President Obama formally notified Congress on Monday that he had authorized air strikes and humanitarian airdrops over the weekend in the Iraqi Shi'ite town of Amerli where Islamic State militants had trapped the civilian population.
Iraqi security forces backed by Shi'ite militias on Sunday broke the two-month siege of Amerli and entered the northern town after the U.S. military carried out air strikes on militant positions and delivered emergency supplies to residents there.
Obama said in a letter to congressional leaders that he was notifying Congress of his decision under the long-standing War Powers Resolution, which gives presidents authorization for temporary military action. The operation was launched on Saturday.
Obama chose to broaden the U.S. military role in Iraq amid an international outcry over the threat to the town's mostly ethnic Turkmen population from a particularly ruthless group of Sunni militants known as the Islamist State of Iraq and Syria, or ISIS.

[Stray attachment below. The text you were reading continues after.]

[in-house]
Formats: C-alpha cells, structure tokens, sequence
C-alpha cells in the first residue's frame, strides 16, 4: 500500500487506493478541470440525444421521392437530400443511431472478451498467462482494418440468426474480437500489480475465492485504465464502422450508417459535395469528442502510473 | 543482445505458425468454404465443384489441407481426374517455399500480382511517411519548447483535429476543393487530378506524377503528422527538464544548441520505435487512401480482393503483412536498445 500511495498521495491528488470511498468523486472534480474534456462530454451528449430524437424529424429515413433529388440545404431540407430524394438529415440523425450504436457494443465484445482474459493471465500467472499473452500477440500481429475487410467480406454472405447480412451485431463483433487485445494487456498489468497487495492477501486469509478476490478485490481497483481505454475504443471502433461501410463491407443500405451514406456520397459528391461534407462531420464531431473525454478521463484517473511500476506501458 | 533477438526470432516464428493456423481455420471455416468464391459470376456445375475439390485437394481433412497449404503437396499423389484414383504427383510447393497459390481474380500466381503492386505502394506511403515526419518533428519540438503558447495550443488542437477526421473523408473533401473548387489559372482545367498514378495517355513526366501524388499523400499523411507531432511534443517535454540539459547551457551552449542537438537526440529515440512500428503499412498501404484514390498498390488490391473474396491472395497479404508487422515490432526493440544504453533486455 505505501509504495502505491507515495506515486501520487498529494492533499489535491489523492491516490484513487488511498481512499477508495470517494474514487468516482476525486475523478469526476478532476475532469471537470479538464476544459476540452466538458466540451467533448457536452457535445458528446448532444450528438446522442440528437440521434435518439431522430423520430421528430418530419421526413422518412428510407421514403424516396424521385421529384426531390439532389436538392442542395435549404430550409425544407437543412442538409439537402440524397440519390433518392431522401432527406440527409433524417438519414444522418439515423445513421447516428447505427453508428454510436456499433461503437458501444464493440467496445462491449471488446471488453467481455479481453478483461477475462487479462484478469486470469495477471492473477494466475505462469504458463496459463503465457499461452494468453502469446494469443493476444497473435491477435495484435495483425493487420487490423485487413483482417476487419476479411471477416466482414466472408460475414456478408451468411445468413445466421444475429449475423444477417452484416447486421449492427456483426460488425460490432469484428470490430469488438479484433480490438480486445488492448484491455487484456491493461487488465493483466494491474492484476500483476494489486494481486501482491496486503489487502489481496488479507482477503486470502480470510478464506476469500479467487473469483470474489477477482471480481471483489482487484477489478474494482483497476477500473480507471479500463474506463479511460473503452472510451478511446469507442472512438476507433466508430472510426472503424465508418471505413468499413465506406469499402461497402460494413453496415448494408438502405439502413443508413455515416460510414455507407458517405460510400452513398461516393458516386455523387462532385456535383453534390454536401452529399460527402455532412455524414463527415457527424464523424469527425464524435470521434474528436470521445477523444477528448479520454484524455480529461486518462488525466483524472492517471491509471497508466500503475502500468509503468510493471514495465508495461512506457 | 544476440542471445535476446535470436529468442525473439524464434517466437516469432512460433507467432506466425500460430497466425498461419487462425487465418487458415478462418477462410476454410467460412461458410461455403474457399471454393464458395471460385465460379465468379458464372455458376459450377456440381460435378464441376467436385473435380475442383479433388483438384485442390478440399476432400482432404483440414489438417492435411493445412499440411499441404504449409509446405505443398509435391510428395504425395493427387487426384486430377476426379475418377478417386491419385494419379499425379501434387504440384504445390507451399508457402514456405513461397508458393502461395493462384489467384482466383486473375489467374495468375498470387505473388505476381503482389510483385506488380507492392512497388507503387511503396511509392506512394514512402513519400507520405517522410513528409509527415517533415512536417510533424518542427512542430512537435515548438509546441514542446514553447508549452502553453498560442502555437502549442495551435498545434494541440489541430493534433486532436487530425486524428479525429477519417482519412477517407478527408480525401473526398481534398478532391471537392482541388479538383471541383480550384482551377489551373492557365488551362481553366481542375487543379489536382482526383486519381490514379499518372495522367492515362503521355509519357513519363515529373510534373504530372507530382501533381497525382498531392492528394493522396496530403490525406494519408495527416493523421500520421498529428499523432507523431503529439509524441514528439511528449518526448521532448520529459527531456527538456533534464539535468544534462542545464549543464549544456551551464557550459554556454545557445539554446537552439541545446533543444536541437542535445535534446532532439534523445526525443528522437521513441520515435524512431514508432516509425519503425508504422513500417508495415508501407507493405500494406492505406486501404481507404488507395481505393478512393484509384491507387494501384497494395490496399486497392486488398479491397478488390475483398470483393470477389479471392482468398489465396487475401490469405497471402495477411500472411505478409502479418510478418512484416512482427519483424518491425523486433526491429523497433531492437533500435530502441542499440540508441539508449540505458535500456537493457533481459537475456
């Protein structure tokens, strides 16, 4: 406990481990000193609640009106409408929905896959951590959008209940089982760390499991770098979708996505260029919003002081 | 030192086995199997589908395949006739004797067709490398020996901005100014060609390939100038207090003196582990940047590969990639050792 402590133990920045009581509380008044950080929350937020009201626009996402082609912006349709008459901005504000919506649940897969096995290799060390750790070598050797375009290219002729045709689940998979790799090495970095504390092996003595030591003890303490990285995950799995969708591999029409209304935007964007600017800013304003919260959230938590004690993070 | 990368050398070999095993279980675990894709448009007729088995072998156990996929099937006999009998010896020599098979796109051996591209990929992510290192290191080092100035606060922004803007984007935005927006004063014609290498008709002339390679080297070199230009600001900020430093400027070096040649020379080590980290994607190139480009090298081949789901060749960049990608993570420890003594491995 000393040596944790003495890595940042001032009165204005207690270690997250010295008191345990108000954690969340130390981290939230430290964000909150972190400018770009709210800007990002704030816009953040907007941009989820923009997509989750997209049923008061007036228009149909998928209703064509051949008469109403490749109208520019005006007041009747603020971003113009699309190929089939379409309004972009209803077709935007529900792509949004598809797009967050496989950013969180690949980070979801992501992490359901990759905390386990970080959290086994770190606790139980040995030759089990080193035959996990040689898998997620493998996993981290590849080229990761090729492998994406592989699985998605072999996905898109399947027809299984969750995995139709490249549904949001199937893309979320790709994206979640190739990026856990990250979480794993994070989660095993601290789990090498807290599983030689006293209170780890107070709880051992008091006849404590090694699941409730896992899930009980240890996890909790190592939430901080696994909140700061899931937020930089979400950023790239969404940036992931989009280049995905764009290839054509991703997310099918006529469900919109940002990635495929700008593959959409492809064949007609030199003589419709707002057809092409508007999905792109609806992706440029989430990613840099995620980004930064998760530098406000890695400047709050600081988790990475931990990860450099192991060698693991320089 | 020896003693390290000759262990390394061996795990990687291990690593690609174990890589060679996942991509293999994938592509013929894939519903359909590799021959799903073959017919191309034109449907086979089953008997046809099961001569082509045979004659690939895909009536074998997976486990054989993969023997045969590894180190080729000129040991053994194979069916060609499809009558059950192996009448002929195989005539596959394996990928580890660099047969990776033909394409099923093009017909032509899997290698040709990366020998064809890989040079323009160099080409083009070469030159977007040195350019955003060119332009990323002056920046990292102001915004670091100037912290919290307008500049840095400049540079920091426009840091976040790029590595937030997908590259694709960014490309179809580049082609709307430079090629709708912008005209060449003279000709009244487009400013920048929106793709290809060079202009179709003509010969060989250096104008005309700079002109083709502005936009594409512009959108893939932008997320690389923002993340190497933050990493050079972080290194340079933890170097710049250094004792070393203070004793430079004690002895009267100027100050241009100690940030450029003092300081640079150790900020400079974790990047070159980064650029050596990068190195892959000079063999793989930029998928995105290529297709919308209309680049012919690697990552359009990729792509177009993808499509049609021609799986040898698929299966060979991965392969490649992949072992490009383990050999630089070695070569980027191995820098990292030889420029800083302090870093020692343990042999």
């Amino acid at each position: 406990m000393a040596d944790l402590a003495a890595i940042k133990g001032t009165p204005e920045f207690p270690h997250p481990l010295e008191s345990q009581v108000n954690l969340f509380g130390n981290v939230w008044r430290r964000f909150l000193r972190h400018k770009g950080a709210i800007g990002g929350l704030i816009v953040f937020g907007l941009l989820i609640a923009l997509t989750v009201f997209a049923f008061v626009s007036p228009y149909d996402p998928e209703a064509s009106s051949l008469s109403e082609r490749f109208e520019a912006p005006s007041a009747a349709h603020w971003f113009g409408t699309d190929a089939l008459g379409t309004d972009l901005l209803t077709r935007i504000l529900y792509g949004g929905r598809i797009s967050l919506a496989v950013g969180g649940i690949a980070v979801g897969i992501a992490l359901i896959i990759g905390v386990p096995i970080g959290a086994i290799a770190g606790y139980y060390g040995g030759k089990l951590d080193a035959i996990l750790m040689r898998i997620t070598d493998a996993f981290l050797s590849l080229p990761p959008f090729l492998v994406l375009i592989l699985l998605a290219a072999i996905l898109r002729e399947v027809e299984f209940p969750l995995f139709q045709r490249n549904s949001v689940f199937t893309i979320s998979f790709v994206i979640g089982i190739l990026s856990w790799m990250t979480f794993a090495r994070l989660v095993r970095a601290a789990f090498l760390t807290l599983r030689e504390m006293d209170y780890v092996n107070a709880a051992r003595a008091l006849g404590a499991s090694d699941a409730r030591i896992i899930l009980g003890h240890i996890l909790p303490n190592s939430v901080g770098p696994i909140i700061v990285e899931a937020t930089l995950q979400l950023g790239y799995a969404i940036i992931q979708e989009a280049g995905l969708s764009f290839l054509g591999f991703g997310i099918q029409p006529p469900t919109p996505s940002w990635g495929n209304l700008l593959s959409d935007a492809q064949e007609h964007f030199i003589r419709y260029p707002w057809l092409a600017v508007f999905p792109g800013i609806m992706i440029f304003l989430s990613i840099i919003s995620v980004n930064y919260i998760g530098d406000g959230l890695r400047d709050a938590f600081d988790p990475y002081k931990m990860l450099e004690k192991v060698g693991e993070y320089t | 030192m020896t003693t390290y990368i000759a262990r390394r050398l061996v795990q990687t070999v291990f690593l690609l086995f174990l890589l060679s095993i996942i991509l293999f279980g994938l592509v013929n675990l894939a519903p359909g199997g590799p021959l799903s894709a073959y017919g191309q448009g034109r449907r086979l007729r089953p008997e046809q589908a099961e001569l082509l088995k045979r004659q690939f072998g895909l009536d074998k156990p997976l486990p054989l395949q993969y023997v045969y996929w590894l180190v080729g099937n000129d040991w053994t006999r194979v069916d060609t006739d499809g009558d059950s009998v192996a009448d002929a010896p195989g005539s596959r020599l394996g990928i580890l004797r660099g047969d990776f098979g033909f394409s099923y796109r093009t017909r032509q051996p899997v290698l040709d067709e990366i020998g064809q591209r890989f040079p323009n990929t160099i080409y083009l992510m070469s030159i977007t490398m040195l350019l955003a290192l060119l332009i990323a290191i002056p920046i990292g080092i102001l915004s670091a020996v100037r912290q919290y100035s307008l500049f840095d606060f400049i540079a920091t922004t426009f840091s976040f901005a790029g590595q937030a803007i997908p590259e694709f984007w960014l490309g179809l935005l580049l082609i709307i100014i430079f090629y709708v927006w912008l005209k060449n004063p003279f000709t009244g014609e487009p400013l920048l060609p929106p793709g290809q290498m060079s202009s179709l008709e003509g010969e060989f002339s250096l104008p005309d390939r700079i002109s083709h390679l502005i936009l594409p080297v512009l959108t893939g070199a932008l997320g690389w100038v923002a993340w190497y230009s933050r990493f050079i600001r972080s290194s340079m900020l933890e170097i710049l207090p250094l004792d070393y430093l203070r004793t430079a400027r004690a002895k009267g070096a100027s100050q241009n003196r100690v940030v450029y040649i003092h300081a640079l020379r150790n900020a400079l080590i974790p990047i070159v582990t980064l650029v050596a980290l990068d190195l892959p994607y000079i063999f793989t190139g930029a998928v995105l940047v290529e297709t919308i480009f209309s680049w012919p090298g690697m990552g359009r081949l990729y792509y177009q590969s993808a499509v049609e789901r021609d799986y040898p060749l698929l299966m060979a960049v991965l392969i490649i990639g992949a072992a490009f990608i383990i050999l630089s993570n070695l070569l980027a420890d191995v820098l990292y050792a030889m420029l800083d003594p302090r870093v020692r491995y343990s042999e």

The president said "targeted" air strikes had been needed to deliver humanitarian assistance there and that the operations would be "limited in their scope and duration" as required by the situation on the ground.
When President Obama ordered the first air strikes and airdrops in Iraq in early August, he justified the military operation in part to prevent a humanitarian catastrophe for thousands of ethnic Yazidis trapped by ISIS militants on Sinjar mountain in northern Iraq.
In mid-August, he declared that the militant siege there had been broken.
Obama has faced criticism from lawmakers from both parties for what many see as indecisiveness in confronting the Islamist State, which has taken over swaths of Iraq and Syria, and for not consulting them more on the issue. Republicans seized on Obama's comment on Thursday that "we don't have a strategy yet" for dealing with Islamic State.
The White House has insisted that Obama must deliberate carefully before making final decisions on whether to expand U.S. air strikes into Syria, where he has avoided military intervention during three years of civil war.
White House National Security Council spokeswoman Caitlin Hayden described the aim of the Amerli operation as "consistent with the military missions we have outlined to date in Iraq—to protect U.S. personnel and facilities and to address the humanitarian situation on the ground."
Reporting by Matt Spetalnick and Alina Selyukh; editing by W Simon and Cynthia Osterman. © 2014 Thomson Reuters. All rights reserved.
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